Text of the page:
Are you kissing your beloved the right way?  Are you aware there is science in lips and research in the tongue?  A soft, magical, kiss has hard science behind every salty pucker.

This Valentine’s Day, a kiss is still a kiss. But for the ancient Greeks and Romans the juicy gesture meant much more than physical attraction. In fact, most kissing in that period was to express deference and not romance, Donald Lateiner, a humanities-classics professor at Ohio Wesleyan University, told National Geographic News.

Men kissed men on the cheek as a social greeting, while subjects of a king “abased” themselves by kissing the ground in front of him. And people who wanted to curry favor with someone of higher status would “kiss up” the person’s hands, shoulders, and head–in that order….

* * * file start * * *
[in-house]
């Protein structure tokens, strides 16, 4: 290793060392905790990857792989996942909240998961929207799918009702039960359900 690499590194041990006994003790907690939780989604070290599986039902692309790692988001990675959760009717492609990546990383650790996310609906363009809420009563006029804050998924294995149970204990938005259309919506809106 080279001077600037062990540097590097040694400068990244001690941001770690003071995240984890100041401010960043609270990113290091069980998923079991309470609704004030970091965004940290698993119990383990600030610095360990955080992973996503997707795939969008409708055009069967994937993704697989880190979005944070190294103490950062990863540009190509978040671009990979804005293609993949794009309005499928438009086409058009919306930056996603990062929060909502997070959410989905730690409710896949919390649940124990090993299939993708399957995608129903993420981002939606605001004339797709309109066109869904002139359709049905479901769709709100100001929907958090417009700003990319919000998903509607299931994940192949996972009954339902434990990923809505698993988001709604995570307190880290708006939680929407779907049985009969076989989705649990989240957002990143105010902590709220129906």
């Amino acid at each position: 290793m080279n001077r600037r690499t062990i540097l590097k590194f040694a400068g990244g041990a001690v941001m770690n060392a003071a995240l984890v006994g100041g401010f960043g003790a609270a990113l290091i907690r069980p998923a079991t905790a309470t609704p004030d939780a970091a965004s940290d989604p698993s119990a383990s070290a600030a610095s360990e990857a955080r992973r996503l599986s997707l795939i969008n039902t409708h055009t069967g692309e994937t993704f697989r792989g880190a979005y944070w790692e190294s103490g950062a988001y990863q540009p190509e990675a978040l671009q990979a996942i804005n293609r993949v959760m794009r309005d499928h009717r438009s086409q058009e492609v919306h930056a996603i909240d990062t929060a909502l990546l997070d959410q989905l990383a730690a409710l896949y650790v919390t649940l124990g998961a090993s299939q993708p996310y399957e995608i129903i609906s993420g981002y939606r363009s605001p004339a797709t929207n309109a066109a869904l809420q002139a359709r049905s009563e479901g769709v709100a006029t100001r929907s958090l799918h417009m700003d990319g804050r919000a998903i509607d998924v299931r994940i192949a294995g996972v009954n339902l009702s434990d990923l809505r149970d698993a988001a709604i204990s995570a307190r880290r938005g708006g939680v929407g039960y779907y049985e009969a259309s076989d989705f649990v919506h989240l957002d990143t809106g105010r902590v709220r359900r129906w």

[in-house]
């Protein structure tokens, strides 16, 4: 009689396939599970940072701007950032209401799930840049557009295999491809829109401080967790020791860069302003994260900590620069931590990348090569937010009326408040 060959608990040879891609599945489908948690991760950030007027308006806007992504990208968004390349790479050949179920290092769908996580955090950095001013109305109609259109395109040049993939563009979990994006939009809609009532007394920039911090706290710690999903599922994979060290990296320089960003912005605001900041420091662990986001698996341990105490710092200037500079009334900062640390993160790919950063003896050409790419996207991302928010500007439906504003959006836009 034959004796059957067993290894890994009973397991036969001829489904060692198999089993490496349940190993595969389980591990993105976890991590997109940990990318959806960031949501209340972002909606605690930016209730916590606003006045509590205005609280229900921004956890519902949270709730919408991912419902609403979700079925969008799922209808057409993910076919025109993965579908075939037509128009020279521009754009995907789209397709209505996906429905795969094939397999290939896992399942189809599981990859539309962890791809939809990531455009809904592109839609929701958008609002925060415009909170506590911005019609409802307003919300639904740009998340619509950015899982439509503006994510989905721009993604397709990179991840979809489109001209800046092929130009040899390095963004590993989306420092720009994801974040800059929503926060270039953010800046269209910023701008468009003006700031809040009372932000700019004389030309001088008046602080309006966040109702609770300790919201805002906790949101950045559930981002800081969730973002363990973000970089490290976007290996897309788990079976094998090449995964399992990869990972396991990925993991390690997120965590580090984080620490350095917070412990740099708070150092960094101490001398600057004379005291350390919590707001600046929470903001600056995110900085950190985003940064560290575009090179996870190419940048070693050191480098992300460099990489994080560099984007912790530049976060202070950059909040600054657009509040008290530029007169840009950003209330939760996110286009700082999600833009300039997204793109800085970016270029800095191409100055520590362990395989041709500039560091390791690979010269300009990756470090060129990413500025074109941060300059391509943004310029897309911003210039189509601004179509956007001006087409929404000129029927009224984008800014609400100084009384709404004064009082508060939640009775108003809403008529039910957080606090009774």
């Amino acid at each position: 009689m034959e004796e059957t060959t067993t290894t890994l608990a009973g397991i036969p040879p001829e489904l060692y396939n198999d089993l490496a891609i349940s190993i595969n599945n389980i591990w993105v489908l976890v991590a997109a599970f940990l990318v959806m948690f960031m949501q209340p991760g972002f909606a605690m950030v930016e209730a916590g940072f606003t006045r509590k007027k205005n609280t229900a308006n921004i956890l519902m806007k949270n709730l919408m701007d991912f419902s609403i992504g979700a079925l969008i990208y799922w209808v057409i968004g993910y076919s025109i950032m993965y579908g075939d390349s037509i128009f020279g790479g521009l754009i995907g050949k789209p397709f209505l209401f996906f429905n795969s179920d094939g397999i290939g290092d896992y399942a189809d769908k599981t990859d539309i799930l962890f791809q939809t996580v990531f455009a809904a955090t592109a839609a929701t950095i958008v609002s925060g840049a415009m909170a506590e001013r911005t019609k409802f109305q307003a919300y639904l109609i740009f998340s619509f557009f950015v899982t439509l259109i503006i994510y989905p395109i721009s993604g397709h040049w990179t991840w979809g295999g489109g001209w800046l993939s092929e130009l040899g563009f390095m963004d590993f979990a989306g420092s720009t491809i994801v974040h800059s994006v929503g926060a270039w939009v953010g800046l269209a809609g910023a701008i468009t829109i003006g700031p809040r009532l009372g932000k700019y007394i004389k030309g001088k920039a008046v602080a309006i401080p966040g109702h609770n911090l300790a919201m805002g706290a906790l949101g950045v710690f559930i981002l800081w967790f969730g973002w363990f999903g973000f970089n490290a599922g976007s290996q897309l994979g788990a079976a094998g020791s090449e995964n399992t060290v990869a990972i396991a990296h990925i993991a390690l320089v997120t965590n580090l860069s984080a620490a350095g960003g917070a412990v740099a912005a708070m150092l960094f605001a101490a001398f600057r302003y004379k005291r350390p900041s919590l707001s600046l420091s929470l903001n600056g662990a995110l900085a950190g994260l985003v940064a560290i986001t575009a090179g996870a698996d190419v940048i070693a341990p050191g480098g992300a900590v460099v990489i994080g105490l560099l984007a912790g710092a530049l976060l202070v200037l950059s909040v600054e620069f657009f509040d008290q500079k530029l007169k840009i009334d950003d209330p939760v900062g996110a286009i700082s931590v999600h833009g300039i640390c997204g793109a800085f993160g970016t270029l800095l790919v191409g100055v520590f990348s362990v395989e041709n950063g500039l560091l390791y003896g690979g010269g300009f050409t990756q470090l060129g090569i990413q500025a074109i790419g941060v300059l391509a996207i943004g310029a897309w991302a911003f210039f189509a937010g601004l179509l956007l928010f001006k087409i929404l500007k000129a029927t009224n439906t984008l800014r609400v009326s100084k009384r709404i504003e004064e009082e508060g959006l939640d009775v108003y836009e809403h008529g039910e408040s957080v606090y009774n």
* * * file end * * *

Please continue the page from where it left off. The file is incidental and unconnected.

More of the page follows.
Today more than 90 percent of human societies and several animals, including chimpanzees, use kisses to express themselves, said anthropologist Helen Fisher of Rutgers University. The ubiquity of the smooch supports Charles Darwin’s belief that kissing is an instinct that evolved to jump-start reproduction, she said.

Is kissing a natural expression of love and respect?

Or must we be taught how to kiss and pucker in order to be successful in society?

4 Comments

  1. Interestingly enough I read this before the scarification article. Oh, I should have switched it. 🙂
    I think kisses are taught because who knows how to kiss automatically? Facial expressions on the other hand are within us. They tested that by going to remote countries which never had seen a television and inducing emotions through external factors and the facial expressions were consistent.